Custom Confirmation Box using Bootstrap Modal Dialog - CodeProject


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This tip aims to develop a confirmation box which provides Yes and No buttons using JQuery and Bootstrap. This article will make use of Bootstrap's Modal Dialog as an example while developing a confirmation box. We will develop a confirmation box without using plugin libraries specially designed for confirmation dialog boxes.


The JavaScript confirm() is not quite flexible as it is limited to two buttons, Ok and Cancel. There are a lot of times we need a confirmation box which provides an option to allow users to click on buttons such as Yes, No, Cancel, Ok and so on... There are plenty of dialog plugins and libraries available... at times, it may not be suitable to use those in our project.

This tip provides ideas and a code example which can be used to create your own confirmation box. The example in this tip makes use of Bootstrap Modal Dialog. But it can be replaced with your own crazy way of displaying confirmation boxes.

JavaScript's confirm() function, being synchronous in nature would stop execution of the program until the user clicks on Ok or Cancel. This example does not replicate the synchronous nature of the JavaScript and is out of scope of this tip. A quick solution to replicate synchronous behaviour is to refactor the code which should be executed after clicking on one of the buttons.

Using the Code

In the <head> section, we will first include JavaScript files and stylesheets to make use of JQuery and Bootstrap.

<!-- Bootstrap CSS -->
<link rel="stylesheet" href="">

<!-- Bootstrap Optional Theme -->
<link rel="stylesheet" 

<!-- JQuery Javascript -->
<script src=""></script>

<!-- Bootscript JavaScript -->
<script src=""></script>

Next, in your <body> tag, create a Bootstrap Modal using <div> tags and Bootstrap CSS classes.

<div id="modalConfirmYesNo" class="modal fade">
    <div class="modal-dialog">
        <div class="modal-content">
            <div class="modal-header">
                <button type="button" 

                class="close" data-dismiss="modal" aria-label="Close">
                    <span aria-hidden="true">&times;</span>
                <h4 id="lblTitleConfirmYesNo" class="modal-title">Confirmation</h4>
            <div class="modal-body">
                <p id="lblMsgConfirmYesNo"></p>
            <div class="modal-footer">
                <button id="btnYesConfirmYesNo" 

                type="button" class="btn btn-primary">Yes</button>
                <button id="btnNoConfirmYesNo" 

                type="button" class="btn btn-default">No</button>

Now, we will develop the core logic, the script which will let us display the Confirmation Box. Within the <script> tag, place the following code:

function AsyncConfirmYesNo(title, msg, yesFn, noFn) {
    var $confirm = $("#modalConfirmYesNo");
    $("#btnYesConfirmYesNo").off('click').click(function () {
    $("#btnNoConfirmYesNo").off('click').click(function () {

In the function AsyncConfirmYesNo(), you can see that we are making use of callback functions. When the user clicks on the "Yes" button, the callback function, yesFn gets executed by the browser. We have also included a code to hide the Modal popup after the callback function has finished its execution.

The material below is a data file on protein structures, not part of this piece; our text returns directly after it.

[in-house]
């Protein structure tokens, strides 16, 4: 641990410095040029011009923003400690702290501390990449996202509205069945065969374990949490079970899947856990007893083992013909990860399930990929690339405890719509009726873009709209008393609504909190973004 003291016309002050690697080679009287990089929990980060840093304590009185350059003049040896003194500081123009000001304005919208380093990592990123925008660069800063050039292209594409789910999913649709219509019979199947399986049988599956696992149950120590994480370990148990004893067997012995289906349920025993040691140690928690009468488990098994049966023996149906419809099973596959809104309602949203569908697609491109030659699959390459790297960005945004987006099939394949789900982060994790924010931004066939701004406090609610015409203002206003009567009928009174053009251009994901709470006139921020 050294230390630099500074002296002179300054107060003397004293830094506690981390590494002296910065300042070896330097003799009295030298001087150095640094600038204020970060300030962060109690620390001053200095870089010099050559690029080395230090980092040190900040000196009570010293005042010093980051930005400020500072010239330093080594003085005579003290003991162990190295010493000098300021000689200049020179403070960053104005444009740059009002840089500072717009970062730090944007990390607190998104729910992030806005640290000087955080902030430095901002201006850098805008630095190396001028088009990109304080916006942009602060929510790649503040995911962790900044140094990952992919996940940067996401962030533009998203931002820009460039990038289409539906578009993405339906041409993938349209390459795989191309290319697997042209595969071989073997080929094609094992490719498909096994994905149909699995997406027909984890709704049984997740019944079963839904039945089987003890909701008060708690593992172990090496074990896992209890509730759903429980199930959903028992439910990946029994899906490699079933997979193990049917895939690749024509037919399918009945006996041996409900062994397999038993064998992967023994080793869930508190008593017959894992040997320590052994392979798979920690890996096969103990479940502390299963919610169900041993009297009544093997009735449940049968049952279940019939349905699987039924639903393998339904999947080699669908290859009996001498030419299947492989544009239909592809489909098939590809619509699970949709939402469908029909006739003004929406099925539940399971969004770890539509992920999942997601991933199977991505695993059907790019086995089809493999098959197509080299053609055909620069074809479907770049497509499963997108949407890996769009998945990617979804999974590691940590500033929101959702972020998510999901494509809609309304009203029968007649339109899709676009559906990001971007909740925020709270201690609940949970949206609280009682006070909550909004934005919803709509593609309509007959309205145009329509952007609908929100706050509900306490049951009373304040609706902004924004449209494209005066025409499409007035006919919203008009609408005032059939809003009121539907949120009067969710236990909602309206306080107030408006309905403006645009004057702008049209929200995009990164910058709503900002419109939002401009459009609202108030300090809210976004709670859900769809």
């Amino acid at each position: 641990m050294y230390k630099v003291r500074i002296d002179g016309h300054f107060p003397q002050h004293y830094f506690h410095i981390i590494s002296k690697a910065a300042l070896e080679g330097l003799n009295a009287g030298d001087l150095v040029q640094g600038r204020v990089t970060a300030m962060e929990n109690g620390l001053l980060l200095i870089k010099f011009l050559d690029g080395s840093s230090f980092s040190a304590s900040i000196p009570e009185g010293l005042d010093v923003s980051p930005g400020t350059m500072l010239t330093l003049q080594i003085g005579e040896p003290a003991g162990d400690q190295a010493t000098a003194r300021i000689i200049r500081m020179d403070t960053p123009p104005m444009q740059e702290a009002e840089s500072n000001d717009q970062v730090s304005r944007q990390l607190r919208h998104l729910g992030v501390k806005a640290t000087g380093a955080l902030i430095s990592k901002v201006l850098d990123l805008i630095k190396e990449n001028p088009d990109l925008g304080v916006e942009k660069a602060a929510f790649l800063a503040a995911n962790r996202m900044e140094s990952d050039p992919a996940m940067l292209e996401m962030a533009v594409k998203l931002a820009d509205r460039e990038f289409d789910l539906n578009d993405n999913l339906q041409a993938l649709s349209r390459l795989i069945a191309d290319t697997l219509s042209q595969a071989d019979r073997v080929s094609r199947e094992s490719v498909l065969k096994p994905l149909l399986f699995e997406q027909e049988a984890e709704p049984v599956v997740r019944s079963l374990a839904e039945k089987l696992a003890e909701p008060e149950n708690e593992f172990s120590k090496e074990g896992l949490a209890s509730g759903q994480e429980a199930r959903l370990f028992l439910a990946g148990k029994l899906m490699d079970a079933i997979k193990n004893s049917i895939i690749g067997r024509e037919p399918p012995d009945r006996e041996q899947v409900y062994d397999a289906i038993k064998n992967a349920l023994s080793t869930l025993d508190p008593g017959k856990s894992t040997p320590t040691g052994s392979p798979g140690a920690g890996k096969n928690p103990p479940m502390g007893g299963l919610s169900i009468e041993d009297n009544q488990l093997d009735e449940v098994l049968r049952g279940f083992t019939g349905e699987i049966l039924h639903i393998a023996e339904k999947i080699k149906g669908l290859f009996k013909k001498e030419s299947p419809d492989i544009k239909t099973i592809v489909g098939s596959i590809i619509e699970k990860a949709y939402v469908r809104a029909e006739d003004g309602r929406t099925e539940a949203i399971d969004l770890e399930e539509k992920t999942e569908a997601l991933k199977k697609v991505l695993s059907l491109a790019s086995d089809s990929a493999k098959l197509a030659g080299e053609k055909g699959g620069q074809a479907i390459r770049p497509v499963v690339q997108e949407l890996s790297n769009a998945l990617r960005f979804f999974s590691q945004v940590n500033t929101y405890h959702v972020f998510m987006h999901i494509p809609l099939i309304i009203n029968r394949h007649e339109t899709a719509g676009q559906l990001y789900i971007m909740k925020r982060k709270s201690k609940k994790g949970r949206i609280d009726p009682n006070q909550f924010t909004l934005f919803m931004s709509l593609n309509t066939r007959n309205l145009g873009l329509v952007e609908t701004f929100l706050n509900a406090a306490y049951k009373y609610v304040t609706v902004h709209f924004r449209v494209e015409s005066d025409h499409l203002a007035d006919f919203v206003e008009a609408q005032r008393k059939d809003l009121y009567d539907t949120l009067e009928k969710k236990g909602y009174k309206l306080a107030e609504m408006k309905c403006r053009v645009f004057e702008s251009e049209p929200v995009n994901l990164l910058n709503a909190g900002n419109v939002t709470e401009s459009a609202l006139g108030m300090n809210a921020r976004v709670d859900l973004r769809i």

We are now ready to make use of our own Yes No Confirmation box. We will first create a button to display our Confirmation Box.

<label>Yes &amp; No: </label>
<button onclick="ShowConfirmYesNo()">Hunger Test</button> 
		(<label id="lblTestResult">Not Available</label>)

We call the function, ShowConfirmYesNo() in the click event of our button. In this event, we call the function, AsyncConfirmYesNo() and specify what happens when the user clicks on Yes or No buttons.

function ShowConfirmYesNo() {
        "Yes & No Confirmation Box",
        "Are you hungry?",

In the code above, notice the last two parameters. These are function callbacks. It specifies which function should get executed when the user clicks on Yes or No. As these are callback functions, make sure that you do not write the opening and closing brackets after the function name.

To finsh this example, we will define what happens when the user clicks on the confirmation dialog buttons. We do this by writing our logic within MyYesFunction() and MyNoFunction() functions. Refer to the code above, you can see that we have passed "MyYesFunction" and "MyNoFunction" as parameters to function, AsyncConfirmYesNo(). Now when the user clicks on the Yes button, the code written below for MyYesFunction() is executed.

function MyYesFunction() {
    alert("Time to get off your workstation!");
    $("#lblTestResult").html("You are hungry");
function MyNoFunction() {
    alert("Well... just continue working.");
    $("#lblTestResult").html("You are not hungry");

That is it! You can now refactor this code to your liking and move it to a .js file. You can then use function, AsyncConfirmYesNo() whenever and wherever you want to display the Confirmation Box.

Points of Interest

Well... I was really hungry while coding... I couldn't stop thinking about a Pizza! Ended up eating Chocochip cookies! Yummie....

We can do plenty of changes with the code we have developed. We can create confirmation boxes which allow the developer to specify buttons text labels. We can also create a logic which allows the user to specify array of buttons. We can further develop on this idea and create a reusable control customized according to the needs of the project.


  • 29th March, 2015: Initial version